6. – Aston Martin DB9

image

As the first car to be built in Aston’s new Gaydon facility in England, the DB9 was such a huge step forward from the DB7 that Aston decided to skip the DB8 iteration altogether, thinking it might indicate an incremental change from the Jaguar XK8-based DB7 instead of the wholly redesigned car that the DB9 is.

And from a visual standpoint, the DB9 is the Aston Martin, creating the middleground balance of the platform from which other Astons like the Vanquish and the DBS draw upon. While those cars certainly have their own merits, the DB9 measured approach of sex appeal coupled with restraint resulted in a drop-dead gorgeous GT car with genuine style.

5. - 1959 Cadillac Coupe De Ville

image

What can you say about a long black Cadillac that Johnny Cash, Bo Diddley and Chuck Berry haven’t said already? Just look at this thing – the fins, the chrome, the sheer mass of awesome that is a ’59 Coupe Deville. Cars like this make me proud to be an American. It is not possible to look uncool driving one of these.

After 1959, big brother stepped in to stop the awesome madness that was the giant tail fin trend on the cars of the day.  As a result, the ’59 Coupe Deville stands as the greatest, and last, genuine statement of Cadillac’s incredible designs from the late 40s to the early 60s.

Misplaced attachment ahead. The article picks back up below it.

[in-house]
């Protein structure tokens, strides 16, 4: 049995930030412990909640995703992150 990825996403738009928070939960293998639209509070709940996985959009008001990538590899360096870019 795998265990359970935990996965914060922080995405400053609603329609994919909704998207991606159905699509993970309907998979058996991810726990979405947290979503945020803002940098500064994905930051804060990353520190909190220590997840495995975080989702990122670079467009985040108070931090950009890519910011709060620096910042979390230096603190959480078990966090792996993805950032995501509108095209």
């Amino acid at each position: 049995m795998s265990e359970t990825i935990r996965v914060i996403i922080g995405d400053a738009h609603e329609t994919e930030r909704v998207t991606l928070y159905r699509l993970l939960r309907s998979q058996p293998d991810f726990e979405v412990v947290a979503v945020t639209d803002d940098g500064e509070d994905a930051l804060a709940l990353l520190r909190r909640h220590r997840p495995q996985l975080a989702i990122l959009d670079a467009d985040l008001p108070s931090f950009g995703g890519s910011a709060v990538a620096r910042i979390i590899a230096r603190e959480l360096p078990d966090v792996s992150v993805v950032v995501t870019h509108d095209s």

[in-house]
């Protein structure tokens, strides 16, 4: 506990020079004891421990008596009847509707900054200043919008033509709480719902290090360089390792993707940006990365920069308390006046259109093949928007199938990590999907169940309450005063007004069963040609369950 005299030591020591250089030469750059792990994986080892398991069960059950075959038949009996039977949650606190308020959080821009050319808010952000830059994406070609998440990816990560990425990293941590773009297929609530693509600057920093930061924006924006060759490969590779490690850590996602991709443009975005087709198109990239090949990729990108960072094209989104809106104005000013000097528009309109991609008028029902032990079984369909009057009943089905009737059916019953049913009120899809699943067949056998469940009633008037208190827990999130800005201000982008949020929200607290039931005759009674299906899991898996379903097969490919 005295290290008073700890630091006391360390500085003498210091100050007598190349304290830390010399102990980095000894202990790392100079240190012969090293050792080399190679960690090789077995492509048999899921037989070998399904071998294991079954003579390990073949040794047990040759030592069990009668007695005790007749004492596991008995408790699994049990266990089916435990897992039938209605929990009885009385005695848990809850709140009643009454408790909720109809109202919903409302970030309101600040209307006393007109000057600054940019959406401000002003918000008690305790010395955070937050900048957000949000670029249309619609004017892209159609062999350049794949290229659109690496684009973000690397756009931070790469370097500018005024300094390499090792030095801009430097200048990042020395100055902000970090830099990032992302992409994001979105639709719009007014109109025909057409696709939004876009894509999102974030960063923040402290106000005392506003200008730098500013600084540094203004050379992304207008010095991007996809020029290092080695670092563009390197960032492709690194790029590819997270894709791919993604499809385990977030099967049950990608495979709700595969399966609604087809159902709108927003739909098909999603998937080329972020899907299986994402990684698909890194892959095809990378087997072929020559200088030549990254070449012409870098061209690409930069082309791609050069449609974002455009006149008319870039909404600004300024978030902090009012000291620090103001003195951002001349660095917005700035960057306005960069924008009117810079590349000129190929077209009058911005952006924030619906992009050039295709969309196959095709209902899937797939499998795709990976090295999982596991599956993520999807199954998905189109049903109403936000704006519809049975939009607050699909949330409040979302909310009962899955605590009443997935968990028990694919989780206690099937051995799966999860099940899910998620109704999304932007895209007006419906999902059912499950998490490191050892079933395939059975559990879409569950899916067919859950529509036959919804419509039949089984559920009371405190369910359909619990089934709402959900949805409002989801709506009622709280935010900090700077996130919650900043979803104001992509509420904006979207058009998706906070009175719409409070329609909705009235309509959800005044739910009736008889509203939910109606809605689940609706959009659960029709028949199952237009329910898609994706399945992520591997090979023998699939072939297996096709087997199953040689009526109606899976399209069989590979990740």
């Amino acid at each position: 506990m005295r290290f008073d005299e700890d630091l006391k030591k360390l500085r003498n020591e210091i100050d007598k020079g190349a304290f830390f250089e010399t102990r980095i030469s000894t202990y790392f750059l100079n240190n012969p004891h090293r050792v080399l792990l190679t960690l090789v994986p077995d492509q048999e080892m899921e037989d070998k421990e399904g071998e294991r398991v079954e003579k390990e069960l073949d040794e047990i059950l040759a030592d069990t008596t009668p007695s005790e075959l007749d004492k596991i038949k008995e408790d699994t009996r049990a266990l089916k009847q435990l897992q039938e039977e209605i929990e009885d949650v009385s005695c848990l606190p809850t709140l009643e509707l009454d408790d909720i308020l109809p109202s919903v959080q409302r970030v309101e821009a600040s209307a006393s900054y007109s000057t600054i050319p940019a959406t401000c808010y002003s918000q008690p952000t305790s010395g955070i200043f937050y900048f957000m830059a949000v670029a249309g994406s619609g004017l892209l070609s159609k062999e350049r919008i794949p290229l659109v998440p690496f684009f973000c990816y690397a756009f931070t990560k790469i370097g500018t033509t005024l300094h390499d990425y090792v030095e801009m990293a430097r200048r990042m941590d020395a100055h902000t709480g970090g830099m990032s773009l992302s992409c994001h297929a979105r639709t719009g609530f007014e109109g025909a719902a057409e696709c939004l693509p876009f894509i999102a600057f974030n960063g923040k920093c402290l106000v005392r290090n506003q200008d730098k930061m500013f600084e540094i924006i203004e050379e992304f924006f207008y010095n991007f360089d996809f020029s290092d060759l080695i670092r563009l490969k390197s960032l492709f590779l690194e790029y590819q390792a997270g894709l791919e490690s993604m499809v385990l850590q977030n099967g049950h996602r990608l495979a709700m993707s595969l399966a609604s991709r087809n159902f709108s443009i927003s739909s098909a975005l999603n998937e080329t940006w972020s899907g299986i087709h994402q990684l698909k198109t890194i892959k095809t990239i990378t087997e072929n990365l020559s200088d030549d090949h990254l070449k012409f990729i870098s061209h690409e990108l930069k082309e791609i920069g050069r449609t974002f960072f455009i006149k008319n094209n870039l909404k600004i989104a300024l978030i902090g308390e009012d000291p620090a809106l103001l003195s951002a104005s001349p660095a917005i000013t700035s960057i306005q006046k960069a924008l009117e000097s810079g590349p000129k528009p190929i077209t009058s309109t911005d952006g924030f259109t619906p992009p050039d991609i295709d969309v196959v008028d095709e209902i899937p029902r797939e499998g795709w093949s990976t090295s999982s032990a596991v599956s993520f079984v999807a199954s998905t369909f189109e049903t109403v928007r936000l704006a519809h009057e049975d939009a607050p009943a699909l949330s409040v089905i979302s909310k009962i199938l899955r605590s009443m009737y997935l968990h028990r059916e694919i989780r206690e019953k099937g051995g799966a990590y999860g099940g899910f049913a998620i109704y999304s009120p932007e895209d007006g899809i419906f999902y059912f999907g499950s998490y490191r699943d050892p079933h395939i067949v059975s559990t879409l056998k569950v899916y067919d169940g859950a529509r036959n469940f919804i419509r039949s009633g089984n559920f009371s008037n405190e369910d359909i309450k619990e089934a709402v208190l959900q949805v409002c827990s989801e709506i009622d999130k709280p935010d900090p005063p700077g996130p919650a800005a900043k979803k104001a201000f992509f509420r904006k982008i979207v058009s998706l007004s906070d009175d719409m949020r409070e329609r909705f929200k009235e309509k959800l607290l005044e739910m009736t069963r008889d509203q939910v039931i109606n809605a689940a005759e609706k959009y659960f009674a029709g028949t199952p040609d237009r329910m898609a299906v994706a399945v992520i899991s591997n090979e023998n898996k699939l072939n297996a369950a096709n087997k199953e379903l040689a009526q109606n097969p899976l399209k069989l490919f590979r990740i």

4. – Jaguar E Type, Series 1

image

You simply can’t have a list of the most beautiful cars ever made and omit the E Type. This design was a huge jump for Jaguar, and its combination of high performance and great looks tops many people’s lists of the greatest sports cars of the 1960s, including Enzo Ferarri’s.

And the Jag was not just another pretty face, either. Upon its release in 1961, and despite utilizing a somewhat dated motor design, the E type was the fastest production car on the face of the planet, capable of reaching 150mph.

Between the distinction of being one of the first cars designed in a wind tunnel, and having a unique rear independent suspension design that allowed the back of the car to be significantly shorter than a contemporary design, nearly every sports car made since the E type’s introduction has taken some level of influence from this beautiful and capable machine.

3. Lamborghini Reventón

image